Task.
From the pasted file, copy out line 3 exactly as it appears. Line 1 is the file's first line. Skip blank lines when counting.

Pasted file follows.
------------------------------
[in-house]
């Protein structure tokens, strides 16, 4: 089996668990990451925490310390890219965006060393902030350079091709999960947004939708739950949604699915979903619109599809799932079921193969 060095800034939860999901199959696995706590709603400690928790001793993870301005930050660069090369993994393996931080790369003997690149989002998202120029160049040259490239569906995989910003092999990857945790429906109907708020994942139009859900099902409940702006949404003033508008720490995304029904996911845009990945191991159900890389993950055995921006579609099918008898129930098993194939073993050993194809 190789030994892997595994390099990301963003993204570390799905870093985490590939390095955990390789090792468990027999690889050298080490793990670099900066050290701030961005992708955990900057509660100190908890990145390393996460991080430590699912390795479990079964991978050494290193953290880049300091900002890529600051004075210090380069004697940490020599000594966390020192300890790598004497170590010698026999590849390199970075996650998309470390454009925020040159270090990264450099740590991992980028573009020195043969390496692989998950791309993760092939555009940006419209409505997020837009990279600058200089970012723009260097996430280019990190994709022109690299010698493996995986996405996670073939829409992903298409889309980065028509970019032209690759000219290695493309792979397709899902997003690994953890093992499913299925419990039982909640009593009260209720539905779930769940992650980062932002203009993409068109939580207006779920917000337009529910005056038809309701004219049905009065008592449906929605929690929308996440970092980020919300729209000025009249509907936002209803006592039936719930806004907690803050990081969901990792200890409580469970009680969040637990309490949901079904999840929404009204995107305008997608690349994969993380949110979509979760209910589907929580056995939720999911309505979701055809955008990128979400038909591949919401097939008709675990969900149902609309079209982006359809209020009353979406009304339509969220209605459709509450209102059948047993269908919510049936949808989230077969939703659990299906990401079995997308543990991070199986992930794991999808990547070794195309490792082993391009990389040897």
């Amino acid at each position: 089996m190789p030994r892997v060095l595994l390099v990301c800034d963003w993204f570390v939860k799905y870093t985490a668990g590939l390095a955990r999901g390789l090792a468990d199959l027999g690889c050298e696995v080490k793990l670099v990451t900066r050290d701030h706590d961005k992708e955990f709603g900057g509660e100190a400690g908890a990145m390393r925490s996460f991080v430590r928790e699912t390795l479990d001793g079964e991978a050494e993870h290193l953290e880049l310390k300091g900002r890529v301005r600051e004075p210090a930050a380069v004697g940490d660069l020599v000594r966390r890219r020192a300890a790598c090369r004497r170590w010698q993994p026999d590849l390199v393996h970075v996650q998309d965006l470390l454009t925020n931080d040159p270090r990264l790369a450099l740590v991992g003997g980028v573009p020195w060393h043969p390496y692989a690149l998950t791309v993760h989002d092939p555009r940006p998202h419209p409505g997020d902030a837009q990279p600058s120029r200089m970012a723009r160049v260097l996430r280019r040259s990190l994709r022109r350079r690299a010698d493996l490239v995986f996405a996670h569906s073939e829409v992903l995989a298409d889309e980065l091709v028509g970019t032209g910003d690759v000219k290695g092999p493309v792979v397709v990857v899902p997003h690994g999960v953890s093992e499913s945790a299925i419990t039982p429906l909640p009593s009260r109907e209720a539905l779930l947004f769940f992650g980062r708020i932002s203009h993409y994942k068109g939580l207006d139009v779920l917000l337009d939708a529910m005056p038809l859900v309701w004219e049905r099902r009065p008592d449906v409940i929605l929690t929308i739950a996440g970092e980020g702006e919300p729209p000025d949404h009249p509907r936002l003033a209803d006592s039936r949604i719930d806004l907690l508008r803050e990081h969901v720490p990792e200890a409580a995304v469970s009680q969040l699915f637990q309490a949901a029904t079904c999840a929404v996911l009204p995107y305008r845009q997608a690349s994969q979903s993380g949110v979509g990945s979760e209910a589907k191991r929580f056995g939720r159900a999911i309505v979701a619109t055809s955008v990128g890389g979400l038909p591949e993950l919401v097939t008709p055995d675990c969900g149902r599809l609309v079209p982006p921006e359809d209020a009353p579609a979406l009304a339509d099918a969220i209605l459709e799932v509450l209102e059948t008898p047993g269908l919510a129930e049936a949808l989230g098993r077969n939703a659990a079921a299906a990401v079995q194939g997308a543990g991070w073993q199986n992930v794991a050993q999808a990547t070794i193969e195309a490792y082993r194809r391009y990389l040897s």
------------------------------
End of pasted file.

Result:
């Amino acid at each position: 089996m190789p030994r892997v060095l595994l390099v990301c800034d963003w993204f570390v939860k799905y870093t985490a668990g590939l390095a955990r999901g390789l090792a468990d199959l027999g690889c050298e696995v080490k793990l670099v990451t900066r050290d701030h706590d961005k992708e955990f709603g900057g509660e100190a400690g908890a990145m390393r925490s996460f991080v430590r928790e699912t390795l479990d001793g079964e991978a050494e993870h290193l953290e880049l310390k300091g900002r890529v301005r600051e004075p210090a930050a380069v004697g940490d660069l020599v000594r966390r890219r020192a300890a790598c090369r004497r170590w010698q993994p026999d590849l390199v393996h970075v996650q998309d965006l470390l454009t925020n931080d040159p270090r990264l790369a450099l740590v991992g003997g980028v573009p020195w060393h043969p390496y692989a690149l998950t791309v993760h989002d092939p555009r940006p998202h419209p409505g997020d902030a837009q990279p600058s120029r200089m970012a723009r160049v260097l996430r280019r040259s990190l994709r022109r350079r690299a010698d493996l490239v995986f996405a996670h569906s073939e829409v992903l995989a298409d889309e980065l091709v028509g970019t032209g910003d690759v000219k290695g092999p493309v792979v397709v990857v899902p997003h690994g999960v953890s093992e499913s945790a299925i419990t039982p429906l909640p009593s009260r109907e209720a539905l779930l947004f769940f992650g980062r708020i932002s203009h993409y994942k068109g939580l207006d139009v779920l917000l337009d939708a529910m005056p038809l859900v309701w004219e049905r099902r009065p008592d449906v409940i929605l929690t929308i739950a996440g970092e980020g702006e919300p729209p000025d949404h009249p509907r936002l003033a209803d006592s039936r949604i719930d806004l907690l508008r803050e990081h969901v720490p990792e200890a409580a995304v469970s009680q969040l699915f637990q309490a949901a029904t079904c999840a929404v996911l009204p995107y305008r845009q997608a690349s994969q979903s993380g949110v979509g990945s979760e209910a589907k191991r929580f056995g939720r159900a999911i309505v979701a619109t055809s955008v990128g890389g979400l038909p591949e993950l919401v097939t008709p055995d675990c969900g149902r599809l609309v079209p982006p921006e359809d209020a009353p579609a979406l009304a339509d099918a969220i209605l459709e799932v509450l209102e059948t008898p047993g269908l919510a129930e049936a949808l989230g098993r077969n939703a659990a079921a299906a990401v079995q194939g997308a543990g991070w073993q199986n992930v794991a050993q999808a990547t070794i193969e195309a490792y082993r194809r391009y990389l040897s």